Holy cow, I wrote a book!
When you're displaying a menu item or a dialog option,
and the option is not available,
you can either disable it or you can remove it.
What is the rule for deciding which one to do?
Experiments have shown that if something is shown but
disabled, users expect that they will be able to get it
enabled if they tinker around enough.
So leave a menu item shown but disabled if there is something
the user can do to cause the operation to become available.
For example, in a media playback program,
the option to stop playback is disabled if the media file
is not playing. But once it starts playing, the option
becomes available again.
On the other hand, if the option is not available for
a reason the user has no control over, then remove it.
Otherwise the user will go nuts looking for the magic way
to enable it.
if a printer is not capable of printing color,
don't show any of the color management options,
since there's nothing the user can do with your program
to make that printer a color printer.
By analogy, consider a text adventure game.
The player tries something clever like
"Take the torch from the wall", and the computer replies,
"You can't do that, yet."
This is the adventure game equivalent to graying out
a menu item. The user is now going to go nuts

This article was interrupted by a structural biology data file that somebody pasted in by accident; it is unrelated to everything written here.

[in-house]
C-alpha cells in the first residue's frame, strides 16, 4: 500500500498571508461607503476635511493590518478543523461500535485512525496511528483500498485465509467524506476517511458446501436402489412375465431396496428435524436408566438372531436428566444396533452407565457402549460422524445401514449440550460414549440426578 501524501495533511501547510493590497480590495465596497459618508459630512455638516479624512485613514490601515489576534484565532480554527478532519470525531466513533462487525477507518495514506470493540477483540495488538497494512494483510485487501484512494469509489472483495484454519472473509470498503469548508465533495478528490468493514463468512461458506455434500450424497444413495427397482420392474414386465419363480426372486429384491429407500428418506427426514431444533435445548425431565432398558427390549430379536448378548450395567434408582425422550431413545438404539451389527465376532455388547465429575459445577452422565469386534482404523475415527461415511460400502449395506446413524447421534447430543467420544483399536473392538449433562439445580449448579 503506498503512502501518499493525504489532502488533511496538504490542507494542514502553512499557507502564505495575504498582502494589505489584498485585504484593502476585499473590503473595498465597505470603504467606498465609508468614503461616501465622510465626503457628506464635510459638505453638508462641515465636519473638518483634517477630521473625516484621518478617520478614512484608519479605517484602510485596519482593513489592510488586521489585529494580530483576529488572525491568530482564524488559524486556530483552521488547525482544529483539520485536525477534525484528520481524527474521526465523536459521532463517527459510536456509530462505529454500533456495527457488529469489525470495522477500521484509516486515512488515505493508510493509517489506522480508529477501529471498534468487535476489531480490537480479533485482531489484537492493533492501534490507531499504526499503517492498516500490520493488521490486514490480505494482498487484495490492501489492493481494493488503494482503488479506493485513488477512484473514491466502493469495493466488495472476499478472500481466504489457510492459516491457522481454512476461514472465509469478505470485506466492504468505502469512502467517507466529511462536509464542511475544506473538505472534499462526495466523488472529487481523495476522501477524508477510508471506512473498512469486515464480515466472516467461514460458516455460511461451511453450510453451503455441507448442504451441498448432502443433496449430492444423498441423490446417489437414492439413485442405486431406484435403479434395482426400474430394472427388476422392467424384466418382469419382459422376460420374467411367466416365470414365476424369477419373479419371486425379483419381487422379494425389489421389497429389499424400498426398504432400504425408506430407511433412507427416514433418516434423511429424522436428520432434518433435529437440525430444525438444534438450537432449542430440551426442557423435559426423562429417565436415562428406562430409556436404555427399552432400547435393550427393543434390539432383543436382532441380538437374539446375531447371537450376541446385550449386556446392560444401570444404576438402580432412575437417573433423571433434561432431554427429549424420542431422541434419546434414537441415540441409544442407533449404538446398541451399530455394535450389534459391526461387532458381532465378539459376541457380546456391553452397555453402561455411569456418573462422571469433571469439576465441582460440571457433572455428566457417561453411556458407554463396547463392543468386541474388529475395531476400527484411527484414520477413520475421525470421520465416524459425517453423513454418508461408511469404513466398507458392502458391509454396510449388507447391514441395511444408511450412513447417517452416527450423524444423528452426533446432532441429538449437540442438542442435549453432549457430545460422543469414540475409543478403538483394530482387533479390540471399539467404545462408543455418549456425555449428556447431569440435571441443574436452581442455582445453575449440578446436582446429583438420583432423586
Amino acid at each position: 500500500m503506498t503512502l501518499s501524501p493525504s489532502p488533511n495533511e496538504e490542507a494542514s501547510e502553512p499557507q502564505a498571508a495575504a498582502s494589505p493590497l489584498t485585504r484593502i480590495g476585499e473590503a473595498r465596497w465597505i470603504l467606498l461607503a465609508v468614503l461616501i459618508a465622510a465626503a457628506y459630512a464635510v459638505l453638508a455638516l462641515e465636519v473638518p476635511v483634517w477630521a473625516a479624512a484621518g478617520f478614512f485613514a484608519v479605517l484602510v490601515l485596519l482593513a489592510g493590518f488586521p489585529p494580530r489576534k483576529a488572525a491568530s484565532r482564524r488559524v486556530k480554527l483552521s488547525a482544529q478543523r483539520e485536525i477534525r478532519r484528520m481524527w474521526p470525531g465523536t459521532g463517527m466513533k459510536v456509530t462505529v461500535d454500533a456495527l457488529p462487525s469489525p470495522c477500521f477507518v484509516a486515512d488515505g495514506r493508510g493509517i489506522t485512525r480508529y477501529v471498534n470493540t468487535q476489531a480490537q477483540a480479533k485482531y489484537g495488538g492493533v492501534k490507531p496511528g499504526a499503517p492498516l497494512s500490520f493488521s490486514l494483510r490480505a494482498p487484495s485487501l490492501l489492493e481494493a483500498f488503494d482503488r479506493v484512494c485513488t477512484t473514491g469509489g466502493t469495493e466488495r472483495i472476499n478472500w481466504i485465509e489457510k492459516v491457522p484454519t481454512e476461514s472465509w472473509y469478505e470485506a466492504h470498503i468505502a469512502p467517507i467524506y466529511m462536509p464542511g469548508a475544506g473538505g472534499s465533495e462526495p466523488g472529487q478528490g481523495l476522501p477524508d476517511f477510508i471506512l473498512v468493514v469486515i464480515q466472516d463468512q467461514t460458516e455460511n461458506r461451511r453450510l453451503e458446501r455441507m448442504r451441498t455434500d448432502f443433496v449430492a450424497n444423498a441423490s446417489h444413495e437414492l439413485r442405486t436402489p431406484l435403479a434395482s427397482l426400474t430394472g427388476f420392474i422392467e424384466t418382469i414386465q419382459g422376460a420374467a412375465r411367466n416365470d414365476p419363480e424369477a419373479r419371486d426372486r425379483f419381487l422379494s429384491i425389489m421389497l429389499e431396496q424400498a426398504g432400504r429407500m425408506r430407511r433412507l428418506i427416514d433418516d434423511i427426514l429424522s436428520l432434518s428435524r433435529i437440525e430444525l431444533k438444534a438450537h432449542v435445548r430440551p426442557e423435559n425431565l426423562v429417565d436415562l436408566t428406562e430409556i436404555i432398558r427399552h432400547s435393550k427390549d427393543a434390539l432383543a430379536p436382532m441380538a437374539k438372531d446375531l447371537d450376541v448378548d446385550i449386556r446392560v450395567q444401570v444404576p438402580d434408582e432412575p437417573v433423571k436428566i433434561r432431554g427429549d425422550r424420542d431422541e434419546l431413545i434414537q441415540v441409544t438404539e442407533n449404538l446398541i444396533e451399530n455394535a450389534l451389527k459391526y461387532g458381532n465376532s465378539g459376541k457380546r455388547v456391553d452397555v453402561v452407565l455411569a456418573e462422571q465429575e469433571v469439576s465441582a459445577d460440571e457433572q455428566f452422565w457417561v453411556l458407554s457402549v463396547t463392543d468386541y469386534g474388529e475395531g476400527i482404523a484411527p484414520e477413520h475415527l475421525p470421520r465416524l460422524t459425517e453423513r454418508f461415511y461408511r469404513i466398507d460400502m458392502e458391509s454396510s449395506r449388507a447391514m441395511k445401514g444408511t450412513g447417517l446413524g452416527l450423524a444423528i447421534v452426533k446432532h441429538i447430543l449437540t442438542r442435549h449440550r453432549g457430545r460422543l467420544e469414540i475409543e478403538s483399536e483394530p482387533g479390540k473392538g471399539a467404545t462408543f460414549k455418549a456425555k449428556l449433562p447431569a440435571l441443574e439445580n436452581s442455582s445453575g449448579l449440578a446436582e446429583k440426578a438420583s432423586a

trying to figure out "Hm, maybe I need a chair,
or the torch is too hot, or I'm carrying too much
stuff, or I have to find another character and ask him
to do it for me..."
If it turns out that the torch is simply not removable,
what you've done is send the user down fruitless paths
to accomplish something that simply can't be done.
For an adventure game, this frustration is part of the
fun. But for a computer program, frustration is not
something people tend to enjoy.
Note that this isn't a hard-and-fast rule; it's just a guideline.
Other considerations might override this principle.
For example, you may believe that a consistent menu structure
is more desireable because it is less confusing.
(A media playback program for example might decide to leave the
video-related options visible but grayed when playing a music file.)